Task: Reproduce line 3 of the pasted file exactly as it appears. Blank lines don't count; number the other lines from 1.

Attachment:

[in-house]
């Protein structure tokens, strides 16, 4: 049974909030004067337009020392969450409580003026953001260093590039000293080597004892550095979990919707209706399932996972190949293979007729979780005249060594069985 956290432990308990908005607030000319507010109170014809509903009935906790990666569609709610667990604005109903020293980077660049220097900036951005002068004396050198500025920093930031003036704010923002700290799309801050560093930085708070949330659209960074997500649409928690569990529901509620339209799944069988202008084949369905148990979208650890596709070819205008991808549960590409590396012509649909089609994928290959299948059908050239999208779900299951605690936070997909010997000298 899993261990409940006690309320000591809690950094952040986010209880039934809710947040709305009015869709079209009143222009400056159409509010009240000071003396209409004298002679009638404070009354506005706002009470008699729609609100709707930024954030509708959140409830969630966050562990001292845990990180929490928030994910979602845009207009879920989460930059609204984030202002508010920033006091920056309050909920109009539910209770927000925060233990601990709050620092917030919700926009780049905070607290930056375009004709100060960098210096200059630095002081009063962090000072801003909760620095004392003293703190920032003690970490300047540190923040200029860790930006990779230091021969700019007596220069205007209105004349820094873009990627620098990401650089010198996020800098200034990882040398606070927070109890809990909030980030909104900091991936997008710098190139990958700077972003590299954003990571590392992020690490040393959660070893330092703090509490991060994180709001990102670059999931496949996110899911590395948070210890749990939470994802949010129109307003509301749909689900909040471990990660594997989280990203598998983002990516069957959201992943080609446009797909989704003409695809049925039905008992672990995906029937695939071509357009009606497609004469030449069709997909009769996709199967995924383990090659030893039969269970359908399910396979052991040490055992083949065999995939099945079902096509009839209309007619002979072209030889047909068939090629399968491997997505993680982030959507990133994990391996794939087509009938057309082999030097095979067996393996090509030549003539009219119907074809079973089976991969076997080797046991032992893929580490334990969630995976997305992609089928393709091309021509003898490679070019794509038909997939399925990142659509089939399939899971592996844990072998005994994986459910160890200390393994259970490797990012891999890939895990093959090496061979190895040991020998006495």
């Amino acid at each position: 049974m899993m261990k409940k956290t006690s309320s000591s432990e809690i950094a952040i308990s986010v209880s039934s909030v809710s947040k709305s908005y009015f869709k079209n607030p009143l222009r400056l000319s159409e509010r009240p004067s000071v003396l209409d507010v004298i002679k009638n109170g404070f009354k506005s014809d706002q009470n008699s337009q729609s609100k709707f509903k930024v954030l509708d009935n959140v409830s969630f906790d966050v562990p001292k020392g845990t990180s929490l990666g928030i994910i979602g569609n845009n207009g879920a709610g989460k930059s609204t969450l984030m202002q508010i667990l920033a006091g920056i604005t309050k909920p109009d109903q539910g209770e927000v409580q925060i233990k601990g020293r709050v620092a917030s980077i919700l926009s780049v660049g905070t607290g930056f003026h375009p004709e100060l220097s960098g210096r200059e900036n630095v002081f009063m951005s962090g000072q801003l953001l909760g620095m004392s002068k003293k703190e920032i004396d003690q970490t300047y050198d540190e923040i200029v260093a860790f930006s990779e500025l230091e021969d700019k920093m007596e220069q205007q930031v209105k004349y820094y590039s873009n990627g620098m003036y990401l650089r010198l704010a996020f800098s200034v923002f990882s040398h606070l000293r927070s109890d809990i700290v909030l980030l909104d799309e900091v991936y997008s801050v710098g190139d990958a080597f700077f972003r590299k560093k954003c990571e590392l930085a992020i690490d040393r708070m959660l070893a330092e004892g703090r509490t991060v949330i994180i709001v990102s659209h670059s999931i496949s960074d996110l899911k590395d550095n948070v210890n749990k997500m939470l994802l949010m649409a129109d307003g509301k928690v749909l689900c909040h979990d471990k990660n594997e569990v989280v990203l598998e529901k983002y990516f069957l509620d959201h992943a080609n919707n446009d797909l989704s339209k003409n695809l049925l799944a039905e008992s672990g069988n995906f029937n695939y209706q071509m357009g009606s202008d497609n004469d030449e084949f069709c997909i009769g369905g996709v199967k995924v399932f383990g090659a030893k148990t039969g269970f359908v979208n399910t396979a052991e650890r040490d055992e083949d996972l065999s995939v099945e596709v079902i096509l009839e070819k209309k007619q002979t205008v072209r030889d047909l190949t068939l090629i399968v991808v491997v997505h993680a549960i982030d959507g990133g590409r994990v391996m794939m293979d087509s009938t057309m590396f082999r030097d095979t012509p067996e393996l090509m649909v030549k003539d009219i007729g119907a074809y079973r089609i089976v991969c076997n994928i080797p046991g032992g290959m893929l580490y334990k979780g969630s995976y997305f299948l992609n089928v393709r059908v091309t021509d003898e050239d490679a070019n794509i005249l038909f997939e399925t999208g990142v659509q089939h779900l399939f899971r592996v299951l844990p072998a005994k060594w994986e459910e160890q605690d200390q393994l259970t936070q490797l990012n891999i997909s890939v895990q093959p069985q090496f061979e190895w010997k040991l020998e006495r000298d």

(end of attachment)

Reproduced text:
């Amino acid at each position: 049974m899993m261990k409940k956290t006690s309320s000591s432990e809690i950094a952040i308990s986010v209880s039934s909030v809710s947040k709305s908005y009015f869709k079209n607030p009143l222009r400056l000319s159409e509010r009240p004067s000071v003396l209409d507010v004298i002679k009638n109170g404070f009354k506005s014809d706002q009470n008699s337009q729609s609100k709707f509903k930024v954030l509708d009935n959140v409830s969630f906790d966050v562990p001292k020392g845990t990180s929490l990666g928030i994910i979602g569609n845009n207009g879920a709610g989460k930059s609204t969450l984030m202002q508010i667990l920033a006091g920056i604005t309050k909920p109009d109903q539910g209770e927000v409580q925060i233990k601990g020293r709050v620092a917030s980077i919700l926009s780049v660049g905070t607290g930056f003026h375009p004709e100060l220097s960098g210096r200059e900036n630095v002081f009063m951005s962090g000072q801003l953001l909760g620095m004392s002068k003293k703190e920032i004396d003690q970490t300047y050198d540190e923040i200029v260093a860790f930006s990779e500025l230091e021969d700019k920093m007596e220069q205007q930031v209105k004349y820094y590039s873009n990627g620098m003036y990401l650089r010198l704010a996020f800098s200034v923002f990882s040398h606070l000293r927070s109890d809990i700290v909030l980030l909104d799309e900091v991936y997008s801050v710098g190139d990958a080597f700077f972003r590299k560093k954003c990571e590392l930085a992020i690490d040393r708070m959660l070893a330092e004892g703090r509490t991060v949330i994180i709001v990102s659209h670059s999931i496949s960074d996110l899911k590395d550095n948070v210890n749990k997500m939470l994802l949010m649409a129109d307003g509301k928690v749909l689900c909040h979990d471990k990660n594997e569990v989280v990203l598998e529901k983002y990516f069957l509620d959201h992943a080609n919707n446009d797909l989704s339209k003409n695809l049925l799944a039905e008992s672990g069988n995906f029937n695939y209706q071509m357009g009606s202008d497609n004469d030449e084949f069709c997909i009769g369905g996709v199967k995924v399932f383990g090659a030893k148990t039969g269970f359908v979208n399910t396979a052991e650890r040490d055992e083949d996972l065999s995939v099945e596709v079902i096509l009839e070819k209309k007619q002979t205008v072209r030889d047909l190949t068939l090629i399968v991808v491997v997505h993680a549960i982030d959507g990133g590409r994990v391996m794939m293979d087509s009938t057309m590396f082999r030097d095979t012509p067996e393996l090509m649909v030549k003539d009219i007729g119907a074809y079973r089609i089976v991969c076997n994928i080797p046991g032992g290959m893929l580490y334990k979780g969630s995976y997305f299948l992609n089928v393709r059908v091309t021509d003898e050239d490679a070019n794509i005249l038909f997939e399925t999208g990142v659509q089939h779900l399939f899971r592996v299951l844990p072998a005994k060594w994986e459910e160890q605690d200390q393994l259970t936070q490797l990012n891999i997909s890939v895990q093959p069985q090496f061979e190895w010997k040991l020998e006495r000298d």